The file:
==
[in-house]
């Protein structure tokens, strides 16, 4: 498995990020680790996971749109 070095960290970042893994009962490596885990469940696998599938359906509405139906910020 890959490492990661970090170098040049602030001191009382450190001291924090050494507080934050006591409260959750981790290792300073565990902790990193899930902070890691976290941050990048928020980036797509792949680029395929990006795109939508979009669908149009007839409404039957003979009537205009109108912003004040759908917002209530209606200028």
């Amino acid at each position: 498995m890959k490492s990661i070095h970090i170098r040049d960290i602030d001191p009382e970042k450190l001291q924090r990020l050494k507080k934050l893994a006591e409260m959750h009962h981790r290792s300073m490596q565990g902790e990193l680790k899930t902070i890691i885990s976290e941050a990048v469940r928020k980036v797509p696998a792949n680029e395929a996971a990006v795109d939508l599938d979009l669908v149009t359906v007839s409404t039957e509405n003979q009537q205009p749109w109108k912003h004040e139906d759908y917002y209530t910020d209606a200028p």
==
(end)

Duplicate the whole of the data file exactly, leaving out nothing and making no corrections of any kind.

[in-house]
């Protein structure tokens, strides 16, 4: 498995990020680790996971749109 070095960290970042893994009962490596885990469940696998599938359906509405139906910020 890959490492990661970090170098040049602030001191009382450190001291924090050494507080934050006591409260959750981790290792300073565990902790990193899930902070890691976290941050990048928020980036797509792949680029395929990006795109939508979009669908149009007839409404039957003979009537205009109108912003004040759908917002209530209606200028």
């Amino acid at each position: 498995m890959k490492s990661i070095h970090i170098r040049d960290i602030d001191p009382e970042k450190l001291q924090r990020l050494k507080k934050l893994a006591e409260m959750h009962h981790r290792s300073m490596q565990g902790e990193l680790k899930t902070i890691i885990s976290e941050a990048v469940r928020k980036v797509p696998a792949n680029e395929a996971a990006v795109d939508l599938d979009l669908v149009t359906v007839s409404t039957e509405n003979q009537q205009p749109w109108k912003h004040e139906d759908y917002y209530t910020d209606a200028p």